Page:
AKA Hawai Mare Okikaisen
Received an award for visual effects from the Japan Motion Picture Cinematographers Association.
Eiji Tsubaraya was predominantly known in the west for the visual effects of the Japanese giant monster pictures or Kaiju starting with Godzilla in 1954. Not so commonly known , having mostly only been seen in Japan, is his contribution to a series of war pictures. This, one of the earliest, depicts the Japanese attack on Pearl Harbor as well as a few other Japanese imperial navy victories between 1941 and 1942. Using Naval aerial photographs the effects team built an accurate large expanse of miniature set, outdoors, with buildings, hangars, moving trucks, vehicles and attacking aircraft as well as many American warship models. They then proceeded to destroy the whole lot by blowing it up in shot after shot.
There is a legend that the American occupying forces took the miniature work for real and in fact they believed Tsubaraya must have been part of a spy network to have access to such accurate information. Compared to real footage of the Pearl Harbor attack it doesn't really hold up but there are a number of particularly effective shots. The camera is often shooting from the point of view of an aircraft in flight and the motion is really well simulated and quite convincing. Some of the buildings being blown up also fracture and collapse really well. The explosions in the water are less successful as they give away the scale of the ships and water too easily.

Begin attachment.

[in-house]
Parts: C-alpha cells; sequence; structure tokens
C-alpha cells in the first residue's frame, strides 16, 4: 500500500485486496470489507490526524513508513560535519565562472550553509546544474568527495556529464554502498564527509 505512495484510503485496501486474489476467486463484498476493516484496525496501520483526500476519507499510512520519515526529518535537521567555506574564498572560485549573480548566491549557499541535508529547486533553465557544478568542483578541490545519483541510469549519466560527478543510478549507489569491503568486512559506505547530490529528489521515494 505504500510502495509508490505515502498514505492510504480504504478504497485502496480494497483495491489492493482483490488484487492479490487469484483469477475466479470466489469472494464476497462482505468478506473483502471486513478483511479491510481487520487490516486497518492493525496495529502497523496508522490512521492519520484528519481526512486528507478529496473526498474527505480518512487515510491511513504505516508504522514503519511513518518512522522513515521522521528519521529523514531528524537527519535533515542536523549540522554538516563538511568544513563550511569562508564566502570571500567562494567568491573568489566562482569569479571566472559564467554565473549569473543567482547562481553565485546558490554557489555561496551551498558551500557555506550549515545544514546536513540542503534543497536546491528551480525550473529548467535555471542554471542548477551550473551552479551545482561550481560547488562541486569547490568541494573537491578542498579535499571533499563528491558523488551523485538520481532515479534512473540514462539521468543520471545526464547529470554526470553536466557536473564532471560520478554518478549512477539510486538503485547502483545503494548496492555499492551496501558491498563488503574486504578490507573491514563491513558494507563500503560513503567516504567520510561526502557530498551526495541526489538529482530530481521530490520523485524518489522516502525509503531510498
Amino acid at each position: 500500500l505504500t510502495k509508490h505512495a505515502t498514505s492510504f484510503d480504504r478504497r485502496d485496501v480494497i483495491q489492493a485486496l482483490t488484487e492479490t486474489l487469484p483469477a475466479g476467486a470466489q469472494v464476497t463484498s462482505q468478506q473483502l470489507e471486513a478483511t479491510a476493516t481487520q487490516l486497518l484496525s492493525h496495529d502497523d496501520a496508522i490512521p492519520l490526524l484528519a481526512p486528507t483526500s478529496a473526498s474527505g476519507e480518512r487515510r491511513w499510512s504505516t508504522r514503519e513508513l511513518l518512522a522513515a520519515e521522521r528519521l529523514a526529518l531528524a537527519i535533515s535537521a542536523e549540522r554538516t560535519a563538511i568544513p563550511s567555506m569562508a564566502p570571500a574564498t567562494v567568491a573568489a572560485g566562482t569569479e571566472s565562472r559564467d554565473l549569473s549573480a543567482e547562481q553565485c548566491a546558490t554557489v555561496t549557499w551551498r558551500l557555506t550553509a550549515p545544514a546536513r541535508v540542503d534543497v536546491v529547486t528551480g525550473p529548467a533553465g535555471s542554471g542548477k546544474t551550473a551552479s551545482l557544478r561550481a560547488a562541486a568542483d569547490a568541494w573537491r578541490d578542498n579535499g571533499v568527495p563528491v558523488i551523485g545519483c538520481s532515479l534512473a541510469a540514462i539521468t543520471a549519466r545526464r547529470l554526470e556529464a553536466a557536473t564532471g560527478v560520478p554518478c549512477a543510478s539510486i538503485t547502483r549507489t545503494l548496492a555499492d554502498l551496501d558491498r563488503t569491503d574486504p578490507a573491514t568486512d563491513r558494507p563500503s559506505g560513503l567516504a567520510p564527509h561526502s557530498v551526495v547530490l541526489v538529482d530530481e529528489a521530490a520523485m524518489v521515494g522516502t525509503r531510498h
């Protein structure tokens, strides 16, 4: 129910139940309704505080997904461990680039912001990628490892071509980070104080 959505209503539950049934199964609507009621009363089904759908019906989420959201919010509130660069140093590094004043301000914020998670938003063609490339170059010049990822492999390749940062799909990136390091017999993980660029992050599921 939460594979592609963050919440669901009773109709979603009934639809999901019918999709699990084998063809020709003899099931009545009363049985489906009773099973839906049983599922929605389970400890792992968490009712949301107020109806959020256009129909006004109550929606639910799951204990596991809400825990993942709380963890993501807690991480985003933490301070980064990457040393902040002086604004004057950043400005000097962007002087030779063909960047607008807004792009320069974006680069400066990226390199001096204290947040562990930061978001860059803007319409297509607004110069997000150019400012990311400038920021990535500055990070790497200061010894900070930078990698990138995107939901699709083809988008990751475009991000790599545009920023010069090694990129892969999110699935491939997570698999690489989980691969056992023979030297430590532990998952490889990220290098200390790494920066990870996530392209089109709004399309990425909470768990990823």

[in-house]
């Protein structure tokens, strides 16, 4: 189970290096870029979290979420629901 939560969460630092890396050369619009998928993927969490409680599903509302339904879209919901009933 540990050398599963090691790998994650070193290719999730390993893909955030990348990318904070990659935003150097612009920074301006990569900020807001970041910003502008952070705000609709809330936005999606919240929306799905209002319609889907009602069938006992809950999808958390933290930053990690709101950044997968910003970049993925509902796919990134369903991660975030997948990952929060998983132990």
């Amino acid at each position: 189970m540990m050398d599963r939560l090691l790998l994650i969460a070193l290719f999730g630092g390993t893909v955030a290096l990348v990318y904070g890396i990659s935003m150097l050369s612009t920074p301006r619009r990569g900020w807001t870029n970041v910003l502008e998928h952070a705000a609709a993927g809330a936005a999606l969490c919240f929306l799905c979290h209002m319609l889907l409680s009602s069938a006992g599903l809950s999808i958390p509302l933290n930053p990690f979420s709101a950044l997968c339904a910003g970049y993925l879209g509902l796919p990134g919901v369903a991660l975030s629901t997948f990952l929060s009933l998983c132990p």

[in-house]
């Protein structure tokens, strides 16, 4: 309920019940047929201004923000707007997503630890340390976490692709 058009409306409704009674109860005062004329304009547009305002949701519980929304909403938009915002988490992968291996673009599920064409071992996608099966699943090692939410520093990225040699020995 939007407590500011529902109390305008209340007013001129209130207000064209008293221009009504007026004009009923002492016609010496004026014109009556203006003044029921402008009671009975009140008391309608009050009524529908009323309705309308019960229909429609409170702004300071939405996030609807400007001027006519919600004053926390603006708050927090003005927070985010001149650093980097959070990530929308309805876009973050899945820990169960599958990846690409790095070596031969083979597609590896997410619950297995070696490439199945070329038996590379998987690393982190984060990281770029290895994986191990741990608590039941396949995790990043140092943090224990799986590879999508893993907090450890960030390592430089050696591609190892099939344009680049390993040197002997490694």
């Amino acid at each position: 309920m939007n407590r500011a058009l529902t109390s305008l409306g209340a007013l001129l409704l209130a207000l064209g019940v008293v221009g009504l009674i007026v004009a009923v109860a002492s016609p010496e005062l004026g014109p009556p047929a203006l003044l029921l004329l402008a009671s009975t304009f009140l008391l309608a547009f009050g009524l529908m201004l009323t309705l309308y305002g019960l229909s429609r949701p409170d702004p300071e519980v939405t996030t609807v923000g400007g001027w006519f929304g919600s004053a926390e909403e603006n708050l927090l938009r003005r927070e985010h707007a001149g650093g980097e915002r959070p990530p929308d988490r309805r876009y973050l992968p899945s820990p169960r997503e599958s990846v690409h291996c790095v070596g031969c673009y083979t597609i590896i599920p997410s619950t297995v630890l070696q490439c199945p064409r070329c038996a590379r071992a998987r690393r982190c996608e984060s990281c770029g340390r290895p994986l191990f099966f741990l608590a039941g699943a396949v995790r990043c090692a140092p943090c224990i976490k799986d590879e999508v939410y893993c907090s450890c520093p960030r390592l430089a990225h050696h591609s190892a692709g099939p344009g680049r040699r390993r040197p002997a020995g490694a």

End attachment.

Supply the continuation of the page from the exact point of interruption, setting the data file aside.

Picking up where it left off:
Thanks are due to Roger Todd for alerting me to this film, for his research and providing the visual material for this post.
Source: Eiji Tsubaraya: Master of Monsters by August Ragone published by Chronicle Books.
Thursday, 22 October 2015
The War at Sea from Hawaii to Malaya 1942
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Thanks for highlighting this important miniatures FX film.ReplyDelete
I note that this film is available (in 8 parts) complete on YouTube as in the public domain. FAB stuff by the way. Thanks to all involved for discovering this gem.ReplyDelete
Quite a lot of this film ended up as "stock footage" in various war Documentaries, and stills in books. The shot above of the dark colored Aichi D3A (Type 99) Dive Bombers, ended up as still in one of the Pearl harbor Souvenir books i have, and I have seen some of the footage used in Victory At Sea.ReplyDelete
I have watched the full film on Youtube, and it's slow paced, but picks up quite a bit towards the end, and the Cinematography over all is quite well balanced and composed.